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“Many remote employees use ‘virtual’ face time to make up for their absence from the office,” write Kimberly Elsbach and Daniel Cable in “Why Showing Your Face Matters,” in the Summer 2012 issue of MIT Sloan Management Review.
Their article describes how “employees who work remotely may end up getting lower performance evaluations, smaller raises and fewer promotions than their colleagues in the office — even if they work just as hard and just as long.”
For the last decade, Elsbach and Cable have studied the concept of “passive face time,” meaning simply being observed at work. Their research shows that being seen has great power: “Especially in white-collar settings, the presence or absence of passive face time may influence evaluations used to determine the fitness of employees for specific tasks such as team leadership.”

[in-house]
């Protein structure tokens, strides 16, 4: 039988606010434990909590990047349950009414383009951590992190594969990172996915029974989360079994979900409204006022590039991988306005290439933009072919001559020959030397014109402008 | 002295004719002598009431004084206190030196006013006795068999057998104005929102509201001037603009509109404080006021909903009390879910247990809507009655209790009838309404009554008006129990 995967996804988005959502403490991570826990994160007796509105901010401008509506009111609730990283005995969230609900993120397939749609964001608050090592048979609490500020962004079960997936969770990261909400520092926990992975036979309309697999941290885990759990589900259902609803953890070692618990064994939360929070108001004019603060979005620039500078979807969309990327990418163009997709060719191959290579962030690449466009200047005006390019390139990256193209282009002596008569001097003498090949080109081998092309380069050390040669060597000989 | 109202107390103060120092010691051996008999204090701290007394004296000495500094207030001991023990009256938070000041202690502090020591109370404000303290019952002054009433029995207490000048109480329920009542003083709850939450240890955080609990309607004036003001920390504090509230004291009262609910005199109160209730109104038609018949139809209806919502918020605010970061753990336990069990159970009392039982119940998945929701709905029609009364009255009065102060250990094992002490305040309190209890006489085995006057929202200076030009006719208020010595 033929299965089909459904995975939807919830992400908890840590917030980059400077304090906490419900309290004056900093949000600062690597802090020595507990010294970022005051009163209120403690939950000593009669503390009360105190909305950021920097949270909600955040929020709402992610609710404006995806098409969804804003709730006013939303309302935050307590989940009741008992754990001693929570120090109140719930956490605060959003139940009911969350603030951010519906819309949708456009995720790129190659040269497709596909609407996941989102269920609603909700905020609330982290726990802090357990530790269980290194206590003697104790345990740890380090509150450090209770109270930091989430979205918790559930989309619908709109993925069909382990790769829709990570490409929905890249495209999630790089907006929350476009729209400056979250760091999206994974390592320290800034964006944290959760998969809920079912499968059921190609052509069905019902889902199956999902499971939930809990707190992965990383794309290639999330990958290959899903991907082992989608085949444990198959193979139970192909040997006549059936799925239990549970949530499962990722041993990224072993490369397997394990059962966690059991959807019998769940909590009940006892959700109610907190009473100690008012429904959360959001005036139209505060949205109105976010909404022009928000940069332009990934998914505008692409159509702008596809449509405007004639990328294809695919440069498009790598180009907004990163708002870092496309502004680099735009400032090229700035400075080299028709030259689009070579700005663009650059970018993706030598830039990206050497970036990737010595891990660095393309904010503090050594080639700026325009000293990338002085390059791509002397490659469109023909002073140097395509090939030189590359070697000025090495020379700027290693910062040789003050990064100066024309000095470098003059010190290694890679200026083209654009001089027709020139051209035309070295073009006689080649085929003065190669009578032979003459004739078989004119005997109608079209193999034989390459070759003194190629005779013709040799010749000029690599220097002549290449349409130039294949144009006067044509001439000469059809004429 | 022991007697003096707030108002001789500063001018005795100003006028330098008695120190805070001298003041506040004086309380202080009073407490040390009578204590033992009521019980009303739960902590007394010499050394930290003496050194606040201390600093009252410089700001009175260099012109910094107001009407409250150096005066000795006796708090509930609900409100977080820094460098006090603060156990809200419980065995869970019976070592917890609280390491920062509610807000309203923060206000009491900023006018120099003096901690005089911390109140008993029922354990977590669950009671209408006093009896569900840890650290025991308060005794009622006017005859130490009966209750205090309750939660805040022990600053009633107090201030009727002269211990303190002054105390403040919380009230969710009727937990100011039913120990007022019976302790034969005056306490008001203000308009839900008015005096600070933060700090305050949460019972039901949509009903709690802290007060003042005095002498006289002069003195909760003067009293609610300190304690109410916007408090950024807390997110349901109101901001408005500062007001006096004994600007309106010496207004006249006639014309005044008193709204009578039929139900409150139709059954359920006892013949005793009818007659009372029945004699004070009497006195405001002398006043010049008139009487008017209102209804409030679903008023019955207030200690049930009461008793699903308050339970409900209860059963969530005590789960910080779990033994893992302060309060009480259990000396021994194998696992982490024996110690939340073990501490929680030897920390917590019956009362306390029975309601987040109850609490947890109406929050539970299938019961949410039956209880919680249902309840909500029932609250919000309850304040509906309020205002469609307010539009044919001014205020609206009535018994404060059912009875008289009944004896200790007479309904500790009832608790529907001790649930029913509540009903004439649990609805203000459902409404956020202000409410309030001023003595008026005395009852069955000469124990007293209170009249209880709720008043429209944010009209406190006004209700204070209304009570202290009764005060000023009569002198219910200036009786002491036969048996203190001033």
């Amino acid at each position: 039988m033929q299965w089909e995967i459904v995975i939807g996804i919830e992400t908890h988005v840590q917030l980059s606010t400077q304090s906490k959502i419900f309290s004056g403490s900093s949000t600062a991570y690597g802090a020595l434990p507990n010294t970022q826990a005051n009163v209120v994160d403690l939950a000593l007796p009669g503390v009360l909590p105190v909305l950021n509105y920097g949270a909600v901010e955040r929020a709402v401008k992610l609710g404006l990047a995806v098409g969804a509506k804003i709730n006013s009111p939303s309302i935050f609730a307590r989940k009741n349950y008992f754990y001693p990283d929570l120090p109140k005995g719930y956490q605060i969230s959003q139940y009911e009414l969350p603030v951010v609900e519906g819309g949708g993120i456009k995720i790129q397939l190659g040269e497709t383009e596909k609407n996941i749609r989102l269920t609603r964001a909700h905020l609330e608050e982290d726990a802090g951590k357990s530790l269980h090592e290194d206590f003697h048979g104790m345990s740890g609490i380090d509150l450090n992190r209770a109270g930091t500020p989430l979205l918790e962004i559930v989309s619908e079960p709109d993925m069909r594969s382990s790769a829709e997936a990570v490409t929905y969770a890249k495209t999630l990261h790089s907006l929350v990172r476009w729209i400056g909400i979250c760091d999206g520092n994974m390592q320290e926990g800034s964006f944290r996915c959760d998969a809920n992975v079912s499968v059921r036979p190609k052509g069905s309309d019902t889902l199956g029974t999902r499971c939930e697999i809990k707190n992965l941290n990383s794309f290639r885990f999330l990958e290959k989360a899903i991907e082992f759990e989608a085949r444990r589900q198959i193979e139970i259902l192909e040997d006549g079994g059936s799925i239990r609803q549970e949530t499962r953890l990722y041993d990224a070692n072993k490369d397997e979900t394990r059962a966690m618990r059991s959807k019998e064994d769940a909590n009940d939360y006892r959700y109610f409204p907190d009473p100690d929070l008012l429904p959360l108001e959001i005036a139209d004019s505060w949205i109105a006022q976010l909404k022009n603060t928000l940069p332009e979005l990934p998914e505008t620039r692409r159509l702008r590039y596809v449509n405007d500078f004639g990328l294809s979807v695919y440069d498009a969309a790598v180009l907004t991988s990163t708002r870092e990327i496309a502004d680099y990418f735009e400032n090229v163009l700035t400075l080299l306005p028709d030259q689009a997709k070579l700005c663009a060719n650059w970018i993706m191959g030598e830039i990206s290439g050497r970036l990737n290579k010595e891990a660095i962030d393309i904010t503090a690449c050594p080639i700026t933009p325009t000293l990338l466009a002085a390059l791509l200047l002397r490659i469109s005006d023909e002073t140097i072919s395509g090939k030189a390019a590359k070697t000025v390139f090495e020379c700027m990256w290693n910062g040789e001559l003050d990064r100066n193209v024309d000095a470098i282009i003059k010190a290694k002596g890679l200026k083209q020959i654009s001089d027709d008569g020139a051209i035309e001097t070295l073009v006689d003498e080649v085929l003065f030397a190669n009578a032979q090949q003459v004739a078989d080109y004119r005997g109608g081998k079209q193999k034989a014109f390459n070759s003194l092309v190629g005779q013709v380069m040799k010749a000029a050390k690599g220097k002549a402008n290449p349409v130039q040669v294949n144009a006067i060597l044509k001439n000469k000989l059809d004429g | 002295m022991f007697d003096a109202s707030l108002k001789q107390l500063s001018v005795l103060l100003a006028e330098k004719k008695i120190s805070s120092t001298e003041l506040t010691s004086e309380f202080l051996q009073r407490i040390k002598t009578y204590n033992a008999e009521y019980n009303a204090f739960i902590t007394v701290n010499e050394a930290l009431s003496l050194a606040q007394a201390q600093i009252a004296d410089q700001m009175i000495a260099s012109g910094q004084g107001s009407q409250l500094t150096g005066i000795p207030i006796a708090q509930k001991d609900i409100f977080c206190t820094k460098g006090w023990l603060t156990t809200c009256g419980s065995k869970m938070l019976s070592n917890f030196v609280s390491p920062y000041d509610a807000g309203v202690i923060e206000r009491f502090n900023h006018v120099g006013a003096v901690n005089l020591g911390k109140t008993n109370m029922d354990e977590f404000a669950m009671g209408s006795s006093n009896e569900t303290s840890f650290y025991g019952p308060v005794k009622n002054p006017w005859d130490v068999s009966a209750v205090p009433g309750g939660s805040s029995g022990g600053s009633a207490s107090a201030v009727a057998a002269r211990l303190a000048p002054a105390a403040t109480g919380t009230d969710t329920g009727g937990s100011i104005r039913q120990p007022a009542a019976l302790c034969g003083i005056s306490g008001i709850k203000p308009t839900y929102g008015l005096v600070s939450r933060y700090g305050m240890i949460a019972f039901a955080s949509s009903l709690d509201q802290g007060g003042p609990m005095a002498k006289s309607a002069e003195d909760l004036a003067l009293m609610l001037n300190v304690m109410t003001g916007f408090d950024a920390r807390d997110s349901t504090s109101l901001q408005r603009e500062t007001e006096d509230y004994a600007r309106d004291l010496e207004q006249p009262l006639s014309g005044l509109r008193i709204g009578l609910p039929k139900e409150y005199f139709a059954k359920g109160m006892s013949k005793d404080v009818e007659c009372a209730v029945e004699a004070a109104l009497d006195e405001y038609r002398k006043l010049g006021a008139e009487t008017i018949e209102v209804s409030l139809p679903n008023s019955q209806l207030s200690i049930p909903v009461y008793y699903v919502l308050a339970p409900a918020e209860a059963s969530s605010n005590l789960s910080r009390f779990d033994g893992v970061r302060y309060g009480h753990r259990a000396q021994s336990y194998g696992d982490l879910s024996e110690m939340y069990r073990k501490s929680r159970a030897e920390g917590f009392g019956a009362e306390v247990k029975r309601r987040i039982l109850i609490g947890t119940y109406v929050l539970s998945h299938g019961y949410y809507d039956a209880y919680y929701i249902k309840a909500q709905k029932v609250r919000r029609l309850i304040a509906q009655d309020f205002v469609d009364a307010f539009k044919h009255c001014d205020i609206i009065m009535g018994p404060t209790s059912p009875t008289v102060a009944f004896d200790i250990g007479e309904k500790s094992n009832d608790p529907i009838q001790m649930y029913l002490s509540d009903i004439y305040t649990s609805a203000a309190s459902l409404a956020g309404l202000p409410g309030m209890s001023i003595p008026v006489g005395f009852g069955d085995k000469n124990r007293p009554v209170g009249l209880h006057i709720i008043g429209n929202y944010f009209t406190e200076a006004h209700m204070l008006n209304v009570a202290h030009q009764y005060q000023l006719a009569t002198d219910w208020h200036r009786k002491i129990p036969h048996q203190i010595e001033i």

Their research looked at the issue from the perspective of hundreds of corporate workers, including both supervisors and subordinates. They used observation,unstructured interviews and tightly controlled experiments, they say.
So how do remote workers create this passive face time? Here are some common tactics, with comments from employees in Elsbach and Cable’s study:
Make regular phone or e-mail status reports. Used by 83% of remote workers.
“When I work from home, I send my colleagues e-mail messages reporting progress. I try to make them aware that, while they left at 5 p.m., I am still working after 9 p.m.”
Be extra visible when in the office. Used by 35% of remote workers.
“I make sure I meet with my supervisor every time I’m in the office to make sure he sees me and I can update him on what I’ve accomplished.”
Be immediately available at home. Used by 26% of remote workers.
“When I’m working from home I respond immediately to e-mails, so that somebody isn’t sitting around saying, ‘She’s not in the office today so now I’ve got to wait for her to get back to me.’ I make sure I respond to people just as quickly as I would if I was in the office. It’s not like I’m sitting in the back yard sunbathing.”
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